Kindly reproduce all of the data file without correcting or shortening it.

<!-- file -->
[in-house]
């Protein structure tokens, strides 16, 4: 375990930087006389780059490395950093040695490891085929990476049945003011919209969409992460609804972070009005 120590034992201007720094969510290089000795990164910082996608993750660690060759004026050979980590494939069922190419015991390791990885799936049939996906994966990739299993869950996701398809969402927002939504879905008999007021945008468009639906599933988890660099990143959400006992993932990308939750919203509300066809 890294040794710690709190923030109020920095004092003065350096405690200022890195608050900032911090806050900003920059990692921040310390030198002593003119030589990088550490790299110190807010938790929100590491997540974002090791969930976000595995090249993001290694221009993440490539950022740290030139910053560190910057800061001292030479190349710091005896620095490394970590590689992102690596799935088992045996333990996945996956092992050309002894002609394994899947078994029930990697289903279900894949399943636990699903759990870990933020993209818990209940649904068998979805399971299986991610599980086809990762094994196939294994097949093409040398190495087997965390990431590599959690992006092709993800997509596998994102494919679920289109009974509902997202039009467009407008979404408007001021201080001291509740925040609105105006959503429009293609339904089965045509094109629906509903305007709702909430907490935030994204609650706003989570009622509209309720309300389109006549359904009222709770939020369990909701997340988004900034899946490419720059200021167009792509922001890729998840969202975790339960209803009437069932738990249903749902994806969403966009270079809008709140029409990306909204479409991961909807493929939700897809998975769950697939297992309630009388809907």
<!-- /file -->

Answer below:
[in-house]
């Protein structure tokens, strides 16, 4: 375990930087006389780059490395950093040695490891085929990476049945003011919209969409992460609804972070009005 120590034992201007720094969510290089000795990164910082996608993750660690060759004026050979980590494939069922190419015991390791990885799936049939996906994966990739299993869950996701398809969402927002939504879905008999007021945008468009639906599933988890660099990143959400006992993932990308939750919203509300066809 890294040794710690709190923030109020920095004092003065350096405690200022890195608050900032911090806050900003920059990692921040310390030198002593003119030589990088550490790299110190807010938790929100590491997540974002090791969930976000595995090249993001290694221009993440490539950022740290030139910053560190910057800061001292030479190349710091005896620095490394970590590689992102690596799935088992045996333990996945996956092992050309002894002609394994899947078994029930990697289903279900894949399943636990699903759990870990933020993209818990209940649904068998979805399971299986991610599980086809990762094994196939294994097949093409040398190495087997965390990431590599959690992006092709993800997509596998994102494919679920289109009974509902997202039009467009407008979404408007001021201080001291509740925040609105105006959503429009293609339904089965045509094109629906509903305007709702909430907490935030994204609650706003989570009622509209309720309300389109006549359904009222709770939020369990909701997340988004900034899946490419720059200021167009792509922001890729998840969202975790339960209803009437069932738990249903749902994806969403966009270079809008709140029409990306909204479409991961909807493929939700897809998975769950697939297992309630009388809907």